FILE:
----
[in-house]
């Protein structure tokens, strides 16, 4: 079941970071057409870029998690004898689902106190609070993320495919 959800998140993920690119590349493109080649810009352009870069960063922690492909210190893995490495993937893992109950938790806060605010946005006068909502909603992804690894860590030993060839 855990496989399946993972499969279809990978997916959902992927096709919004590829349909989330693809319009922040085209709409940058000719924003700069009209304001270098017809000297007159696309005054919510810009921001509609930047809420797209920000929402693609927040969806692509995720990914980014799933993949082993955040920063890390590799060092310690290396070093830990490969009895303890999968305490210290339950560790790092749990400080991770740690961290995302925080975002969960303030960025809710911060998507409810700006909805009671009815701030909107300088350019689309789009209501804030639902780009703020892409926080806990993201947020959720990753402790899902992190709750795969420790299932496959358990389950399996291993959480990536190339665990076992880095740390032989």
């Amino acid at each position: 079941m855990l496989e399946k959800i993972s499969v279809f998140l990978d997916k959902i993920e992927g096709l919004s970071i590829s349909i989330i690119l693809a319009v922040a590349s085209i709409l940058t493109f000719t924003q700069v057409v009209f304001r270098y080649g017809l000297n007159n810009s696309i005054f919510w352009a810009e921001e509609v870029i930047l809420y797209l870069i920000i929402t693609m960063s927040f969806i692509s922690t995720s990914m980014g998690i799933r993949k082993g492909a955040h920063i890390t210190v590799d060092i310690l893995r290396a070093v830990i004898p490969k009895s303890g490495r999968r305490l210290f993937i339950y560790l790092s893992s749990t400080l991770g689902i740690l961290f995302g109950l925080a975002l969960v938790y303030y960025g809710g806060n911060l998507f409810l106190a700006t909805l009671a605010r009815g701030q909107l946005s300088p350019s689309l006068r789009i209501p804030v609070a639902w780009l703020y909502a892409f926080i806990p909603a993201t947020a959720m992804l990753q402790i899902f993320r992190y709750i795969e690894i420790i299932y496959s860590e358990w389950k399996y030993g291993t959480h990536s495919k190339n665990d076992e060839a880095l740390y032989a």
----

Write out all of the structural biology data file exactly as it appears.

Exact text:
[in-house]
């Protein structure tokens, strides 16, 4: 079941970071057409870029998690004898689902106190609070993320495919 959800998140993920690119590349493109080649810009352009870069960063922690492909210190893995490495993937893992109950938790806060605010946005006068909502909603992804690894860590030993060839 855990496989399946993972499969279809990978997916959902992927096709919004590829349909989330693809319009922040085209709409940058000719924003700069009209304001270098017809000297007159696309005054919510810009921001509609930047809420797209920000929402693609927040969806692509995720990914980014799933993949082993955040920063890390590799060092310690290396070093830990490969009895303890999968305490210290339950560790790092749990400080991770740690961290995302925080975002969960303030960025809710911060998507409810700006909805009671009815701030909107300088350019689309789009209501804030639902780009703020892409926080806990993201947020959720990753402790899902992190709750795969420790299932496959358990389950399996291993959480990536190339665990076992880095740390032989």
């Amino acid at each position: 079941m855990l496989e399946k959800i993972s499969v279809f998140l990978d997916k959902i993920e992927g096709l919004s970071i590829s349909i989330i690119l693809a319009v922040a590349s085209i709409l940058t493109f000719t924003q700069v057409v009209f304001r270098y080649g017809l000297n007159n810009s696309i005054f919510w352009a810009e921001e509609v870029i930047l809420y797209l870069i920000i929402t693609m960063s927040f969806i692509s922690t995720s990914m980014g998690i799933r993949k082993g492909a955040h920063i890390t210190v590799d060092i310690l893995r290396a070093v830990i004898p490969k009895s303890g490495r999968r305490l210290f993937i339950y560790l790092s893992s749990t400080l991770g689902i740690l961290f995302g109950l925080a975002l969960v938790y303030y960025g809710g806060n911060l998507f409810l106190a700006t909805l009671a605010r009815g701030q909107l946005s300088p350019s689309l006068r789009i209501p804030v609070a639902w780009l703020y909502a892409f926080i806990p909603a993201t947020a959720m992804l990753q402790i899902f993320r992190y709750i795969e690894i420790i299932y496959s860590e358990w389950k399996y030993g291993t959480h990536s495919k190339n665990d076992e060839a880095l740390y032989a």